RULES AND STANDARDS IN PRIVATE INTERNATIONAL LAW*
When a treatise becomes a classic, both revision and review present special challenges. The rigour of the task increases when the relevant subject matter spans topics as disparate as domicile, forum non conveniens, marriage, arbitration, realty, estates, torts, insolvency, insurance, foreign currency and mental incapacity. Sir Lawrence Collins and his colleagues have succeeded in giving us an even better edition of what older generations called “Dicey & Morris”.1 The work remains the gold standard in texts on conflict of laws.
The discipline called “private international law” in Continental scholarship, and “conflict of laws” within traditions derived from English common law, includes a cluster of questions generally related to three interrelated categories: jurisdiction, judgments and applicable law. The editors of Dicey, Morris & Collins arrange these subjects into seven major sections: preliminary matters (for example renvoi and domicile); procedure (including proof of foreign law); jurisdiction and judgments; family law; property; corporations; and obligations (contracts, torts and restitution). The book begins with a superb table of cases and ends with a fine index. The two initial chapters, which address the nature of the subject and the characterization process, could well constitute stand-alone essays.
Inherited from previous editions, the emphasis on “black letter rules” gives the current edition a familiar configuration. Two hundred and forty-two hydra-headed statements attempt to capture the content of English law as applied in civil litigation with a foreign element. Matters addressed by these rules include disputes over foreign property, contracts performed outside England, and torts committed abroad. Extensive comments and notes describe specific wrinkles on the underlying principles, furnish illustrative fact patterns, and give vital references to cases and scholarly works.
This rules-based approach inherent in any such précis has both costs and benefits. Apparently, even Dicey himself may have had second thoughts on this matter, having confided to a friend a few years after the first edition that his “faith in digests had declined.”2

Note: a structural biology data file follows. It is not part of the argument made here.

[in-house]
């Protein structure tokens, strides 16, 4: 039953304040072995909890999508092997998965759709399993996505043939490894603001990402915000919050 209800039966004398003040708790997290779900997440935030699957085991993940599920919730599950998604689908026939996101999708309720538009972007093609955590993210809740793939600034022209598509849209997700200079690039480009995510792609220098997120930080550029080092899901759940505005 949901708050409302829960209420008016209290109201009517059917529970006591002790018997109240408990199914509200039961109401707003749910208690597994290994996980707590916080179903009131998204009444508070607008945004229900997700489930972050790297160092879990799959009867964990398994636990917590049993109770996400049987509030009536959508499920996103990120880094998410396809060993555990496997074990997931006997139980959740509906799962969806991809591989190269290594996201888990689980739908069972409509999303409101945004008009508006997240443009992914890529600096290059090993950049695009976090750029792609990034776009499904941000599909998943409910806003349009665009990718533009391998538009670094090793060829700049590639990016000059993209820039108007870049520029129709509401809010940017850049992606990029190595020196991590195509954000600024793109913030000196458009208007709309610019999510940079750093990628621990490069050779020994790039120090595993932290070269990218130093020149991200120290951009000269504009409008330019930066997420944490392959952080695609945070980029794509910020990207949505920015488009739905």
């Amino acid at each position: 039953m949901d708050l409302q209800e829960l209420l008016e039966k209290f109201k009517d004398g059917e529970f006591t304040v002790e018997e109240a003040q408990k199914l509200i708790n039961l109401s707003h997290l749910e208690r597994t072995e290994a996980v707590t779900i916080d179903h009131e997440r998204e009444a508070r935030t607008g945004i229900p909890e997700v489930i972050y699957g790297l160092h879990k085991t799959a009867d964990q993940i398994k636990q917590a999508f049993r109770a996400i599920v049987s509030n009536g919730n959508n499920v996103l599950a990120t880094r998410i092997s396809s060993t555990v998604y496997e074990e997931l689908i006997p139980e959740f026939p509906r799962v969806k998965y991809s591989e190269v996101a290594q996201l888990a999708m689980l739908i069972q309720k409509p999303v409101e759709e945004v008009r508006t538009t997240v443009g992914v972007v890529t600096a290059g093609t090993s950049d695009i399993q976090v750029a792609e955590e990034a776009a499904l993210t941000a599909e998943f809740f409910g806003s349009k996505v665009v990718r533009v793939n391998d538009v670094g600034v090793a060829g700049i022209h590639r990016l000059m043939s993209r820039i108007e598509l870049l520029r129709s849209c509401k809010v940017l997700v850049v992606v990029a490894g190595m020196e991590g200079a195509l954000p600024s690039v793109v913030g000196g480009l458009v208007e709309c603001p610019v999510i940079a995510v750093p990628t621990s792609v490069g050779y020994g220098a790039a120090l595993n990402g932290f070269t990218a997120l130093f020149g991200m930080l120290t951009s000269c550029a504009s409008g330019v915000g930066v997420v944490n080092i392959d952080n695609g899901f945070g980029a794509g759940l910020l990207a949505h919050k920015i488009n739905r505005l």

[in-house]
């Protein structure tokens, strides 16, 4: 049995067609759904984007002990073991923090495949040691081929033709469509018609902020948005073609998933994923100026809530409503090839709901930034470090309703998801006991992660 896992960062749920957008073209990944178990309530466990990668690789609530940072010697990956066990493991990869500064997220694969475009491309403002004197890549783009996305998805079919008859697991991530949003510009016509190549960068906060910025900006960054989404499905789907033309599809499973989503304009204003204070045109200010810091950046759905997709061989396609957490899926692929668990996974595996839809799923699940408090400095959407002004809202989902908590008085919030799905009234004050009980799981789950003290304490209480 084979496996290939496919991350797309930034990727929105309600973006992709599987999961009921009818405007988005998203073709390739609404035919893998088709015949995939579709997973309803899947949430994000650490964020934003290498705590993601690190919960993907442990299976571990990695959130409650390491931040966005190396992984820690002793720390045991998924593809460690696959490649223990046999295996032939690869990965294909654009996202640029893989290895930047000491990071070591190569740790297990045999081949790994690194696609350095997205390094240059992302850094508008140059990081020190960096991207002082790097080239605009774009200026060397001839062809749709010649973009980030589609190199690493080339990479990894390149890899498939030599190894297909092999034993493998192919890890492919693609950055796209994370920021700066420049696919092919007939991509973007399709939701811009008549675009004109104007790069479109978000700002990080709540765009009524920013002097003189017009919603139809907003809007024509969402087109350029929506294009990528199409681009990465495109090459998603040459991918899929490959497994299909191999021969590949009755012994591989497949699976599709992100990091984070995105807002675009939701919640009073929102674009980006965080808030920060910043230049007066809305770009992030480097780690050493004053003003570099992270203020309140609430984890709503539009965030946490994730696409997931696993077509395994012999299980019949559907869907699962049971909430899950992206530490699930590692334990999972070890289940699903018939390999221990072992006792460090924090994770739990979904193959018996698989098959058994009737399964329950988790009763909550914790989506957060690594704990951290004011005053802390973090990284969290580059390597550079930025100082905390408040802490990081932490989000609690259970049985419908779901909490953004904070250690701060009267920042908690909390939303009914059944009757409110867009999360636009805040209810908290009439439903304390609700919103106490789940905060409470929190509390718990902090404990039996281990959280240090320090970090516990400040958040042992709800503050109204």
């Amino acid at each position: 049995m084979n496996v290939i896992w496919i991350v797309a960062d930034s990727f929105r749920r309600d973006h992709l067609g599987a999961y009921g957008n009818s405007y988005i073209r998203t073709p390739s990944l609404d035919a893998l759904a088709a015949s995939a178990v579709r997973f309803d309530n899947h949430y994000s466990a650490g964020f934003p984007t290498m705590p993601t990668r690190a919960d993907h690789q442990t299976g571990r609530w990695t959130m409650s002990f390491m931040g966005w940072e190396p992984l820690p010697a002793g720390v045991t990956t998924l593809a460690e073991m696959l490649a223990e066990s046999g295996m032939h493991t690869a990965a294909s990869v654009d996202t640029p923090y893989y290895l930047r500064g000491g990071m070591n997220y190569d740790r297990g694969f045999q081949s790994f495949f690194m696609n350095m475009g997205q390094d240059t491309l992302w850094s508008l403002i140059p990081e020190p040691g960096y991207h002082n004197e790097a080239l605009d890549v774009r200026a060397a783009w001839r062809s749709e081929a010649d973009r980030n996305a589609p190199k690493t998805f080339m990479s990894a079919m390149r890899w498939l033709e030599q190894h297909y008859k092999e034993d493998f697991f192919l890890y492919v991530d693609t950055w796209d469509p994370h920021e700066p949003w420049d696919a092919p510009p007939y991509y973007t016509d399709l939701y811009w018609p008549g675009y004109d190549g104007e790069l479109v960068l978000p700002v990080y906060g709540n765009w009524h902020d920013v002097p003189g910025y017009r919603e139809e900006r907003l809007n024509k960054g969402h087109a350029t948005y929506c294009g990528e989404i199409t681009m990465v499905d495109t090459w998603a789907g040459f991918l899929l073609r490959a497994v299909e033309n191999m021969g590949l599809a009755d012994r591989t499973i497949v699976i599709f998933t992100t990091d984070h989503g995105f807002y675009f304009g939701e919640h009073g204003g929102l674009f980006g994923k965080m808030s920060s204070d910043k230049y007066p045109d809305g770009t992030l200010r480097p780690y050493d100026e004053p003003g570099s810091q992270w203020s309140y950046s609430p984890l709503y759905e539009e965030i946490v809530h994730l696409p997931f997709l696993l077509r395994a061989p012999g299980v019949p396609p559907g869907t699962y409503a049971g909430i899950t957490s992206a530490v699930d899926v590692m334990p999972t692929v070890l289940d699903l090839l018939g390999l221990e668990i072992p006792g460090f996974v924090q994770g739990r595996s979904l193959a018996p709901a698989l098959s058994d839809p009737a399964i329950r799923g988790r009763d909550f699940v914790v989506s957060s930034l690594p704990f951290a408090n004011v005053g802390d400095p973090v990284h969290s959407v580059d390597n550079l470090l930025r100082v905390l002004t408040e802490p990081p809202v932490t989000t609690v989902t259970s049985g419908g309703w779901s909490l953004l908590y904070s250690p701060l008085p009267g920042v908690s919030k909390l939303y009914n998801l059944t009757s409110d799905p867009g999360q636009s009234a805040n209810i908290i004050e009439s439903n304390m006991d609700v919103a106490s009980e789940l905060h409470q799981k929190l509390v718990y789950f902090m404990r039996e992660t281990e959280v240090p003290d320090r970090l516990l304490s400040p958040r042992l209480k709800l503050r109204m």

On the positive side, simplified rules can serve as good starting points for analysis, supplying intellectual hooks on which to hang complicated concepts. In its very nature, law relies on the type of generalities that enhance equal treatment for those situated in roughly similar situations. To impart learning would be an almost impossible task without some recourse to general statements, particularly in a field as vast as private international law. Efforts at a “rule-free” approach have usually met with the same poor results as the misguided efforts to teach children mathematics without asking them to learn multiplication tables. Little practical help can be found in abstract statements urging that “the law with the greater interest shall apply.”3 Nor is one ever quite sure what to make of perspectives that tout “choice-influencing considerations”4 or the “inherent morality that should be part of the relationship between the parties”.5 As Justice Holmes observed a century ago, “General propositions do not decide concrete cases.”6
Rules have a down side, however. They can prove either under-inclusive or over-inclusive (and sometimes both), saying too little or too much. Language relies on words placed in sequence, while reality builds on events that often defy such logical order. The occasional chaos of truth inheres no less in private international law than elsewhere. The thoughtful reader will take the rules as signposts rather than cook-book recipes, knowing that the difficulty lies not in rules per se, but in their potential for either confusion or mischief. Moreover, the commentary in Dicey, Morris & Collins helps to dispel any misconception that questions can be solved by the rules alone. The editors maneuver skilfully around the woodenness of rules to provide appropriate shades of grey in supporting illustrations.